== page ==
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Credential theft industry booming in US, declining in Asia & EU

10 Oct 18

Compromised credentials are a constantly occurring headache for businesses and consumers around the world.

However, research from enterprise-class cyberthreat intelligence company Blueliv shows the rate of stolen credentials depends significantly on where you are in the world.

It was a great harvest for cybercriminals targeting North America in the second quarter of 2018, as compromised credentials retrieved from botnets geolocated to the region skyrocketed 141 percent quarter over quarter (March to May 2018 over June to August 2018).

Meanwhile, Europe and Russia actually saw a decrease of 22 percent, while Asia plummeted 36 percent. Obviously, there were some profitable campaigns in North America over the quarter.

The data holds even more insights when taken to a deeper level. For instance, between just July and August, geolocated credentials detected from Europe and Russia fell 33 percent, while Asia surged 77 percent.

According to Blueliv, this suggests a sizeable botnet was taken down in Europe, while a campaign targeting Asia was thriving.

“All it takes is a single good credential for a threat actor to gain access to an organisation and cause havoc,” says Blueliv CEO and founder Daniel Solís .

“We are observing a booming market for credential theft, and the latest statistics show that this sort of cybercrime is a truly global enterprise. By understanding the lifecycle of the compromised credential, CISOs seeking to protect their business and analysts looking for IOCs gain valuable information to shrink their attack surface.”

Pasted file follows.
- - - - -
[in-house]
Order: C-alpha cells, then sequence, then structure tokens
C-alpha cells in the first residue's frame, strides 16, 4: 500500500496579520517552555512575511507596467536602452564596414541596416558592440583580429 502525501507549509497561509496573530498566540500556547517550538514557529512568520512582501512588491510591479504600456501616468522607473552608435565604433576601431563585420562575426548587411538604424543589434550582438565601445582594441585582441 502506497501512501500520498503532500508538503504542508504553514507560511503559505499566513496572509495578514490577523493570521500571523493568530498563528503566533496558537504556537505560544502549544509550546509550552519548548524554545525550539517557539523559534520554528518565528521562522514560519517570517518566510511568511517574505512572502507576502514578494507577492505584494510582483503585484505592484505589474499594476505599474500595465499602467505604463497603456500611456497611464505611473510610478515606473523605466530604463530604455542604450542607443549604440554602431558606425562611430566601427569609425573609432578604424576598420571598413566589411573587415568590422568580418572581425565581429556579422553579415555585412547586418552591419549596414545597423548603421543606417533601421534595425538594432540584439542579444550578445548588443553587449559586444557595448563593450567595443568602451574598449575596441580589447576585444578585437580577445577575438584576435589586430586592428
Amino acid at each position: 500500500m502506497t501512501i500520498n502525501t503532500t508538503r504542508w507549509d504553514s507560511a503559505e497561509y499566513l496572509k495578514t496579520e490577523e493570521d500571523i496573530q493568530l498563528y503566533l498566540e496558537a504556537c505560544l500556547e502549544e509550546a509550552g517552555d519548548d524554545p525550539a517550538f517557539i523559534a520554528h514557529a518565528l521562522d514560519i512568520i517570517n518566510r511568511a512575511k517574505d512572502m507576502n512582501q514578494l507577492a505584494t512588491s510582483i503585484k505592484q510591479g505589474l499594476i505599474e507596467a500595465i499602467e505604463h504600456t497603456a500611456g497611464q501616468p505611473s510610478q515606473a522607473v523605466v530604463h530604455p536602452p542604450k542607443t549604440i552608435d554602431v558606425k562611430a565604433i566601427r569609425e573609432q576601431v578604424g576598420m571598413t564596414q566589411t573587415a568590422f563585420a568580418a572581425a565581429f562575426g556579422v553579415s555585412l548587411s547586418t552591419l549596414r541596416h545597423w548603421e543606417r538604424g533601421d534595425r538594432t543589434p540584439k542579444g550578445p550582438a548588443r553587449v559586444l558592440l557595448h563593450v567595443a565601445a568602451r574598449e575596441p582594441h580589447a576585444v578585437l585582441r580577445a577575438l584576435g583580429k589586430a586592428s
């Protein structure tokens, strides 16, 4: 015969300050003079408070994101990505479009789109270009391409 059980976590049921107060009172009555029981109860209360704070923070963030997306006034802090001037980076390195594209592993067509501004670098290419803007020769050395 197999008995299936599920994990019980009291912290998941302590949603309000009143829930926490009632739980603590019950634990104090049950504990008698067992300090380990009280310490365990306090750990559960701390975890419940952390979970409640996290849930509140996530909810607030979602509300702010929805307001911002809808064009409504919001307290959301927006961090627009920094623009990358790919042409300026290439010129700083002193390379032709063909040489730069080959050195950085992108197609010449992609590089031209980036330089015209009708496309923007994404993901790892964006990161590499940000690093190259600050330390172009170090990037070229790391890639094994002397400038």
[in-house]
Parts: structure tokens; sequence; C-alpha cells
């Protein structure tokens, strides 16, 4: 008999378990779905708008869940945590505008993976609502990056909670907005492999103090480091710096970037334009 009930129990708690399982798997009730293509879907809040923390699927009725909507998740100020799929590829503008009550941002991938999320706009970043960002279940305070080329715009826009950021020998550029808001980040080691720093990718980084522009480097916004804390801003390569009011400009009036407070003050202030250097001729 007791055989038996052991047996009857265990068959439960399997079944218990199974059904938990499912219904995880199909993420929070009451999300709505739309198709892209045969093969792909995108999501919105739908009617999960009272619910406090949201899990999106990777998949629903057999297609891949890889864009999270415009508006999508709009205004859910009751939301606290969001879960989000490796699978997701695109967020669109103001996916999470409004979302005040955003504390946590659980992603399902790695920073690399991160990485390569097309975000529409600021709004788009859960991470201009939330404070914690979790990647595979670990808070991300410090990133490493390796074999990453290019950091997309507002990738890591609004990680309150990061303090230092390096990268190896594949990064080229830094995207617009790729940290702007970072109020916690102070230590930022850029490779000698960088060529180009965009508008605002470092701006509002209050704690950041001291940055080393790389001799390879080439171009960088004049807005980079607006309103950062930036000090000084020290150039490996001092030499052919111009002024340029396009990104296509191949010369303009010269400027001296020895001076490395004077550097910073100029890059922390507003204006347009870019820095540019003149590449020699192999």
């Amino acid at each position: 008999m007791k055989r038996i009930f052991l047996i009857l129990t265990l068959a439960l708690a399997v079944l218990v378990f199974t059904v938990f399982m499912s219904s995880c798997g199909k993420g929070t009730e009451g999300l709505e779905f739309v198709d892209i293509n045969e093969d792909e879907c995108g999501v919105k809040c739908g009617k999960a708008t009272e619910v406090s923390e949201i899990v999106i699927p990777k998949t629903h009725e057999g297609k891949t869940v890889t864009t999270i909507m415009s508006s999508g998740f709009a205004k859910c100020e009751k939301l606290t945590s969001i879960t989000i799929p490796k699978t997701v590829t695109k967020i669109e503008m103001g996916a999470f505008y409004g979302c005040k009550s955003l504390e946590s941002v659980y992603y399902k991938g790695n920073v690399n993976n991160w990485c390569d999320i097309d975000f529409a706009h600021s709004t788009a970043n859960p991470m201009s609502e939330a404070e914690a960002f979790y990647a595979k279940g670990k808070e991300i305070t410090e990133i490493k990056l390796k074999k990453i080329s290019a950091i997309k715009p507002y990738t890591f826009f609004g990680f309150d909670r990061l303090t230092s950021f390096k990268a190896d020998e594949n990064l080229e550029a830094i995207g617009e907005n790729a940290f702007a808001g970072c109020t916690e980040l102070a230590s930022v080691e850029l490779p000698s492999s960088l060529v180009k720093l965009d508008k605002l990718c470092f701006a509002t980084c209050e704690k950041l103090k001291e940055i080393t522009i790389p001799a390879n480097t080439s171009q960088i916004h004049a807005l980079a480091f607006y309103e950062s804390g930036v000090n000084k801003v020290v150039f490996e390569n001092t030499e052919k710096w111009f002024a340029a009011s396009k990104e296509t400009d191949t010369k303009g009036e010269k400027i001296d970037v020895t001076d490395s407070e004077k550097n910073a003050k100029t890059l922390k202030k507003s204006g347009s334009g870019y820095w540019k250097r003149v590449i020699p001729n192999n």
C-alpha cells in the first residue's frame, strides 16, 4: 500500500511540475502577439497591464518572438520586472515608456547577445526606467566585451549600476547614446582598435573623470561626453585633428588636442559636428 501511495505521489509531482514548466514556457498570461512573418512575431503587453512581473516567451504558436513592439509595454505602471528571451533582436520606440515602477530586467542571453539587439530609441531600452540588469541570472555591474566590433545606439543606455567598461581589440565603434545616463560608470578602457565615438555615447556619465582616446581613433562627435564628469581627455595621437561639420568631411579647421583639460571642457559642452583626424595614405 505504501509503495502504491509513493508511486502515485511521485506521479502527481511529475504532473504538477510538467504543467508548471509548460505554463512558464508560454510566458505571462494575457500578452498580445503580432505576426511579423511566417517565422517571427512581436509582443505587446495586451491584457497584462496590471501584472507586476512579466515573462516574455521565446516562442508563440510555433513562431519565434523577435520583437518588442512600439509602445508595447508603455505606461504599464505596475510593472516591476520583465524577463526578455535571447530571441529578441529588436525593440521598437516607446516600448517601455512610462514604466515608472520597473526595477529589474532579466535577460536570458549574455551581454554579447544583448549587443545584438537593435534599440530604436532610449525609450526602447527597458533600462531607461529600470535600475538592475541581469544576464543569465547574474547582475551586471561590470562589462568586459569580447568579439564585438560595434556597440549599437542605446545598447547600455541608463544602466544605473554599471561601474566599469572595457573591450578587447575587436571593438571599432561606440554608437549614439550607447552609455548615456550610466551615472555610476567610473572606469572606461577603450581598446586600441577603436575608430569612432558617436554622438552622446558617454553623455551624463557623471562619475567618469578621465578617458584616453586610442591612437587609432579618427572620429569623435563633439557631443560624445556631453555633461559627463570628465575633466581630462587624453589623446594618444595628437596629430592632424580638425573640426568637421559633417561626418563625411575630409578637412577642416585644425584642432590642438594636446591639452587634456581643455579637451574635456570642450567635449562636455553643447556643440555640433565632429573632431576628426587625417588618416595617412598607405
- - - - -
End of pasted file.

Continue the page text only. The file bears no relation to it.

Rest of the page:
In terms of the malware families being used by cybercriminals, Pony, KeyBase, and LokiPWS (also referred to as Loki Bot) were consistently the most common tools of choice, but when it comes to popularity Pony has always been several lengths ahead of its counterparts.

However, LokiPWS is hot on its heels as in May its distribution had gone through the roof by more than 300 percent year over year. During the second quarter LokiPWS samples almost doubled, with a 91 percent increase quarter over quarter.

Solís says the growth of LokiPWS is of particular concern. It can be used as both a loader for other malware as well as a password and cryptowallet stealer. It is widely available from a variety of underground markets as a modular product, usually priced between US$200-300 depending on the desired use.

“Our analysts have been following the development of a huge variety of malware families,” says Solís.

“Source code leaks of different versions of LokiPWS in recent years have probably influenced its increase in usage as a credential stealer, but this does not mean that we should discount the likes of Pony, Emotet, KeyBase and AZORult, which continue to be disturbingly effective around the world.”

Blueliv shares its intelligence in a bid to socialise cybersecurity and encourage parity to enable businesses around the world to fight cybercrime collaboratively.